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Similarly, you should use female gender pronouns (such as “her”, “hers” and “she”) to refer to anyone who identifies as female, and male gender pronouns (such as “him”, “his” and “he”) to refer to anyone who identifies as male. Those who identify outside of the gender binary might be happy with gendered pronouns, or may choose to use gender-neutral pronouns. There are several systems of gender-neutral pronouns, some of which are more common than others. There is no hard and fast way of knowing how someone identifies, or the pronouns that they would prefer you to use. Although it can be awkward, the best way of knowing if you are not sure can often be to simply to ask politely which pronouns someone uses to refer to themselves.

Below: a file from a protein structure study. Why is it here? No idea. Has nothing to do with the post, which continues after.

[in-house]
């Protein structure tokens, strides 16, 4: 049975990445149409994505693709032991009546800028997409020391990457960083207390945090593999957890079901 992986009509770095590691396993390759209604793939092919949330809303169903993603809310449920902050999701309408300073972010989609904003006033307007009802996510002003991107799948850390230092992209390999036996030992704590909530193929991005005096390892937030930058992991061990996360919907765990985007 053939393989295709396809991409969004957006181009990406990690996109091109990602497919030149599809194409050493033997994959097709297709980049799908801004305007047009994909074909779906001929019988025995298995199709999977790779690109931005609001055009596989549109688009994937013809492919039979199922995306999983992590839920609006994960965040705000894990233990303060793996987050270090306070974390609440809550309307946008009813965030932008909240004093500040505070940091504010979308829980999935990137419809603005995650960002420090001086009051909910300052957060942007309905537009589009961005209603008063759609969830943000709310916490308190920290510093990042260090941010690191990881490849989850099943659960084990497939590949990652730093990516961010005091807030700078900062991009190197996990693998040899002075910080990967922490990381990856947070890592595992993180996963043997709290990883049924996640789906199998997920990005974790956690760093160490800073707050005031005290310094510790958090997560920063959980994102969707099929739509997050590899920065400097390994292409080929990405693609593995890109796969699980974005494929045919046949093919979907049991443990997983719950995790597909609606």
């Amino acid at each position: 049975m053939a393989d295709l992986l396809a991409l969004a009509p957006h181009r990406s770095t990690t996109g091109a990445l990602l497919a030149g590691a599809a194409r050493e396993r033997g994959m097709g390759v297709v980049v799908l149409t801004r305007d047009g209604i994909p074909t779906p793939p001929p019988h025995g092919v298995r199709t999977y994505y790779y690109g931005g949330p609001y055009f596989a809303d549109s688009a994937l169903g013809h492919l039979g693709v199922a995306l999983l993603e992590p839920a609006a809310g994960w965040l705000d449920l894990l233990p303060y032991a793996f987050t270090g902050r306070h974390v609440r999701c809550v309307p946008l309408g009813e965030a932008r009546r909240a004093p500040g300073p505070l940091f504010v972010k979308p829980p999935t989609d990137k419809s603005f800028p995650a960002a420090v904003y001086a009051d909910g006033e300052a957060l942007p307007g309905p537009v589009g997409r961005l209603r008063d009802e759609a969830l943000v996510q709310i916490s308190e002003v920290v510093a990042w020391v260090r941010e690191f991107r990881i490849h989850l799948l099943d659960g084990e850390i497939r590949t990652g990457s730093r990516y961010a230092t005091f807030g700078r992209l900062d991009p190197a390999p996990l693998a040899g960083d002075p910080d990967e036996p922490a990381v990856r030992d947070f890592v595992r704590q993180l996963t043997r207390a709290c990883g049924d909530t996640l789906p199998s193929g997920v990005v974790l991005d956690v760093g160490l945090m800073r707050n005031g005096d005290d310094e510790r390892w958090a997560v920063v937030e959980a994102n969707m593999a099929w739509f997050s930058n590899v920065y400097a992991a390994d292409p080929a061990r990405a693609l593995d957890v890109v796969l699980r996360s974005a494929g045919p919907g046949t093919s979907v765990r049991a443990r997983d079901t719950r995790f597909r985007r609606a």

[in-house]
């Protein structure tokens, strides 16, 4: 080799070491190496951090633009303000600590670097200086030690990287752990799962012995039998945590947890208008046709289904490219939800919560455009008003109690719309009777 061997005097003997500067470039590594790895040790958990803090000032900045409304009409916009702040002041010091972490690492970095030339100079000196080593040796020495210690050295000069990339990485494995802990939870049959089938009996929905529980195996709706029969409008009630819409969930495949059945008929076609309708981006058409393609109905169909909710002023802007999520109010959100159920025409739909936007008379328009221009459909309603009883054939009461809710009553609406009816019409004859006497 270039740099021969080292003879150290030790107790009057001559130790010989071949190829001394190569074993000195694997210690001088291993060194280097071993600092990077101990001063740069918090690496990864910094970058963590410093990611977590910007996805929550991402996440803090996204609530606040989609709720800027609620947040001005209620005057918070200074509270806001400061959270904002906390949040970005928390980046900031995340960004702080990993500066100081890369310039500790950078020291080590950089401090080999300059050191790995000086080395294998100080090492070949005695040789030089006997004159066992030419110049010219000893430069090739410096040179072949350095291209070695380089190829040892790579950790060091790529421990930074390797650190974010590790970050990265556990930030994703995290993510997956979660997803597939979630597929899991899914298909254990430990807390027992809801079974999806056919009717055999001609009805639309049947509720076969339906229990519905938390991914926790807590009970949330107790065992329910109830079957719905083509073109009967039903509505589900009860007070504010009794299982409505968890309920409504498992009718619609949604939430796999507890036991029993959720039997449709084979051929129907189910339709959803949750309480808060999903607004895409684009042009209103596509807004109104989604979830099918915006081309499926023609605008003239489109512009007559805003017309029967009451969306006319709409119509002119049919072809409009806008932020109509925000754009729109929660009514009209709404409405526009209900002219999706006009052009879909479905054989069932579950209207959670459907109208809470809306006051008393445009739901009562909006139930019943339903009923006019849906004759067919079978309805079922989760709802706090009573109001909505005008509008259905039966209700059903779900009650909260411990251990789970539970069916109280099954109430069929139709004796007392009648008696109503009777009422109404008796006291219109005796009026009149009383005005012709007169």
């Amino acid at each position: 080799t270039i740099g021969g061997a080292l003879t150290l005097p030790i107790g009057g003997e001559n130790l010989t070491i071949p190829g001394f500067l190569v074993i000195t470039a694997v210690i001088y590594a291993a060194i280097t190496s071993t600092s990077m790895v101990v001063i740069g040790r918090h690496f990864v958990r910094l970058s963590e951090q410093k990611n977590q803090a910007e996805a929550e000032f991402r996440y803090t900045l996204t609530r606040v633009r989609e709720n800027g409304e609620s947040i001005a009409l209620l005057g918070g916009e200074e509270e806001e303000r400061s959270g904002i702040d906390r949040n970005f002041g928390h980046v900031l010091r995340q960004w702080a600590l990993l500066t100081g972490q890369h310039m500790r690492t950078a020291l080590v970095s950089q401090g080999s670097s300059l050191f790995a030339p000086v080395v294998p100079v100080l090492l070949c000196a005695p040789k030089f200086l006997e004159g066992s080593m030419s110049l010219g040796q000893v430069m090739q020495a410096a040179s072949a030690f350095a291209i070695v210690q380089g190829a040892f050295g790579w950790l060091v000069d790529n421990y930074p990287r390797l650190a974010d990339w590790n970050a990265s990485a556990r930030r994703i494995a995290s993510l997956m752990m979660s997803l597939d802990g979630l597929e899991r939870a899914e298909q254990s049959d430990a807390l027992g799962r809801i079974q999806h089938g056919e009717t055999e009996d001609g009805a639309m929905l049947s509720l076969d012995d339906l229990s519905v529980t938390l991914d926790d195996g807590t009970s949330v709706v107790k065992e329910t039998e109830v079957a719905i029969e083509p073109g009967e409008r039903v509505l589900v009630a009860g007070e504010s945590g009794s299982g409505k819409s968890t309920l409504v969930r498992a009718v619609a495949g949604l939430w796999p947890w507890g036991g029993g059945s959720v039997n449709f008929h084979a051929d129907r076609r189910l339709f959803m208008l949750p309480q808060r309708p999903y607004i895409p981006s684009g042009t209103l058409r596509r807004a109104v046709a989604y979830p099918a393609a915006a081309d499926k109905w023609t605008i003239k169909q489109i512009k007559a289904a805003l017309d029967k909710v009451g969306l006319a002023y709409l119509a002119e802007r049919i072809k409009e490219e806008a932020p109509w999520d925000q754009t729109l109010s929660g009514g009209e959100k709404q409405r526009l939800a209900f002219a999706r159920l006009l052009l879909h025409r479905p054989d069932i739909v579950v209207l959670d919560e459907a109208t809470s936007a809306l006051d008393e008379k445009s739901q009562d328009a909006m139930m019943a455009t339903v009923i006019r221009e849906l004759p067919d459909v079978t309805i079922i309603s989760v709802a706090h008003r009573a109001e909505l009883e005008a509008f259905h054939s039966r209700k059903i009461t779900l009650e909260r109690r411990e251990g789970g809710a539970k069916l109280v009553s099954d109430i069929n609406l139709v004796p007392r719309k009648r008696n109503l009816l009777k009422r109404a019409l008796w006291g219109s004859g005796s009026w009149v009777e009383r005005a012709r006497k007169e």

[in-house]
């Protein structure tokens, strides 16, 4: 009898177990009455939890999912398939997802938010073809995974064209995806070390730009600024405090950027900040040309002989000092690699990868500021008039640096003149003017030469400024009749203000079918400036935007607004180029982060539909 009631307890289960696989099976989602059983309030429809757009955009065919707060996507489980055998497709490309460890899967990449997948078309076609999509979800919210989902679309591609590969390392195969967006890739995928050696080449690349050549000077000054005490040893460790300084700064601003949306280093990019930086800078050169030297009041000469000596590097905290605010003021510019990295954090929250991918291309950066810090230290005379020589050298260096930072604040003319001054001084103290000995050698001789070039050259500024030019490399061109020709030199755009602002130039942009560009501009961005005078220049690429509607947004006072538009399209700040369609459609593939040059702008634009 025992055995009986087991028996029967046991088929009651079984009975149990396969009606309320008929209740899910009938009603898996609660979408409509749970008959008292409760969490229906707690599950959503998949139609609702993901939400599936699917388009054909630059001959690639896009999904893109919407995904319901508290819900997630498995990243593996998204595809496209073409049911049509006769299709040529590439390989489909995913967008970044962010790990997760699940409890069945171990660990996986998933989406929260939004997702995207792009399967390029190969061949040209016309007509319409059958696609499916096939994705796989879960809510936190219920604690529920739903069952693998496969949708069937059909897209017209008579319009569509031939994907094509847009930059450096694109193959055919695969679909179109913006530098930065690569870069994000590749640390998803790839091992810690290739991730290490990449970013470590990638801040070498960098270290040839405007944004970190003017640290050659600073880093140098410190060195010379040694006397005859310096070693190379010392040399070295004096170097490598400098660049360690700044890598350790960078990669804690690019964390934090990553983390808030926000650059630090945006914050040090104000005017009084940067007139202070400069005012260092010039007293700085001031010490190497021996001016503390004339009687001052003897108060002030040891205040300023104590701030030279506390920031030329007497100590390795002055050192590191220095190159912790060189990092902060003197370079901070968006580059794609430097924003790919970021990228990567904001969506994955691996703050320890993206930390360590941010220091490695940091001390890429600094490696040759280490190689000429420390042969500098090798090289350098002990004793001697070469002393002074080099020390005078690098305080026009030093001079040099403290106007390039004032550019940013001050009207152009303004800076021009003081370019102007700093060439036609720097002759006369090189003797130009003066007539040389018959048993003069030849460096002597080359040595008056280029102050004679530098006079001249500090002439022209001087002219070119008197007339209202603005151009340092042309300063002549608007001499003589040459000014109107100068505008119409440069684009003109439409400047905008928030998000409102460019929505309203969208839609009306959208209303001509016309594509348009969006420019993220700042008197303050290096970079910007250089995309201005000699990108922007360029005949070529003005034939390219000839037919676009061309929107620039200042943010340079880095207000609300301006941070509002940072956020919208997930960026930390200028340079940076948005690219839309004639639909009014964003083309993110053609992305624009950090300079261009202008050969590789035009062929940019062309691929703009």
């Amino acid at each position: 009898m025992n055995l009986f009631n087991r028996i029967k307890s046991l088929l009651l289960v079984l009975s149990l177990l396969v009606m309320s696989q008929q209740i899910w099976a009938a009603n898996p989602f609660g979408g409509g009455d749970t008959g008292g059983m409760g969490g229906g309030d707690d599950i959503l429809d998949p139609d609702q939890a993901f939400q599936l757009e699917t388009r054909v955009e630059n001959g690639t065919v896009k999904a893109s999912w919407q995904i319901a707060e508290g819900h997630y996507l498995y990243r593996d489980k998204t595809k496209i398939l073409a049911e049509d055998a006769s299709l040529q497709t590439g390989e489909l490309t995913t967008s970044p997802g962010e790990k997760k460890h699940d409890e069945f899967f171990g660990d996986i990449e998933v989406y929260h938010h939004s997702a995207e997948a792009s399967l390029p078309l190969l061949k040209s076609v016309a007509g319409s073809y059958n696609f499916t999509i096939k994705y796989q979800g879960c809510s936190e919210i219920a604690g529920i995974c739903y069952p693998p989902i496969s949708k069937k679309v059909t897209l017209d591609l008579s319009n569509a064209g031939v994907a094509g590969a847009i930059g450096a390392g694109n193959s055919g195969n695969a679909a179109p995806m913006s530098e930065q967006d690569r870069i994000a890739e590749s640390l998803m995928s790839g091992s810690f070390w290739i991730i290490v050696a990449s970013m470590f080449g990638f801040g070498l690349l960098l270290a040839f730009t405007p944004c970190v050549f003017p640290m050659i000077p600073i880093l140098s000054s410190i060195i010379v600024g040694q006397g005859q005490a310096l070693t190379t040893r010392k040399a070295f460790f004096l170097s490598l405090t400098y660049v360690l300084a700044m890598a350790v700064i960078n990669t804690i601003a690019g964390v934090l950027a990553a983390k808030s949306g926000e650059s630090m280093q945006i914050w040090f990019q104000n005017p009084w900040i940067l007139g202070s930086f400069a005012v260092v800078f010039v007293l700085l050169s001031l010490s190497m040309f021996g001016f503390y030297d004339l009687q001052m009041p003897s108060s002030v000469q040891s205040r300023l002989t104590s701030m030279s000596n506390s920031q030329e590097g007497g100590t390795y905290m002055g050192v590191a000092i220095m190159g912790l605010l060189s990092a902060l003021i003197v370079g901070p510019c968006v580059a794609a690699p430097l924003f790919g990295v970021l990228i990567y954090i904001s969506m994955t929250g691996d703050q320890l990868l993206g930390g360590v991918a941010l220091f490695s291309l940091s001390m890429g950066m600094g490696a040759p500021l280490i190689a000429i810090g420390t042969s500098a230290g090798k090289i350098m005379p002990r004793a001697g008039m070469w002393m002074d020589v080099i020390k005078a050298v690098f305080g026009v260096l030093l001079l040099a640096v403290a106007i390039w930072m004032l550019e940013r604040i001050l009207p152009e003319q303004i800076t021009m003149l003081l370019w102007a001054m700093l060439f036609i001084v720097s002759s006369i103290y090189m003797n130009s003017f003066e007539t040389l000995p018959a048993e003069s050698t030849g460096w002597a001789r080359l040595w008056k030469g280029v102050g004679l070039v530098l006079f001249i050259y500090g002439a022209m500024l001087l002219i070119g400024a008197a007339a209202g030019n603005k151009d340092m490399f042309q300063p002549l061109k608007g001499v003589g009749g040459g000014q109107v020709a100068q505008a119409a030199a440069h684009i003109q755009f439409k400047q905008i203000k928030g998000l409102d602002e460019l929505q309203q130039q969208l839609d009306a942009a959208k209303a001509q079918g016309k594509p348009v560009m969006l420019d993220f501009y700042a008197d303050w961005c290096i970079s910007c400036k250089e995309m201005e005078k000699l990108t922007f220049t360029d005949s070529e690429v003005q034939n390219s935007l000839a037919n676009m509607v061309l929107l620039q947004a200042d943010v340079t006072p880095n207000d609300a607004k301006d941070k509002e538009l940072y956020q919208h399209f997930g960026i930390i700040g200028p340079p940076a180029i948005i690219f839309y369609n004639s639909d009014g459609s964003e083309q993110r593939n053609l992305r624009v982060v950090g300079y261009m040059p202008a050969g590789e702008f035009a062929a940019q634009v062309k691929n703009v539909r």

Outing It is of course always wrong to “out” someone against their wishes. In the case of a trans person, this can be more complicated than is typically the case with LGB people. If someone is openly a member of an LGBT group they are generally assumed to be gay, lesbian or bisexual. A trans student may choose to join an LGBT group whilst keeping their trans identity a secret. They might choose to be out as trans only to the LGBT group, or even only to particular individuals within the group. If you know that a person who is openly a member of your LGBT group identifies as trans, don’t assume that they are openly trans! You should find out where they are happy being out, and who they are happy being out to. Make sure that they are not referred to as trans when they do not wish to be. It may be necessary to use a different name and different pronouns for a trans person under different circumstances. Again, the best way of knowing what name and pronouns should be used in different circumstances is to ask what the person in question prefers. For example, a pre-transition or transitioning trans man who goes by the name of “Mike” and prefers male pronouns might be out to your LGBT group, but not be out to those on his course. In this instance he might choose for you to use his preferred name and male gender pronouns in LGBT safe spaces, and “Kate” – his old name – and female gender pronouns should you meet him in the street, in order to avoid outing him as trans to others.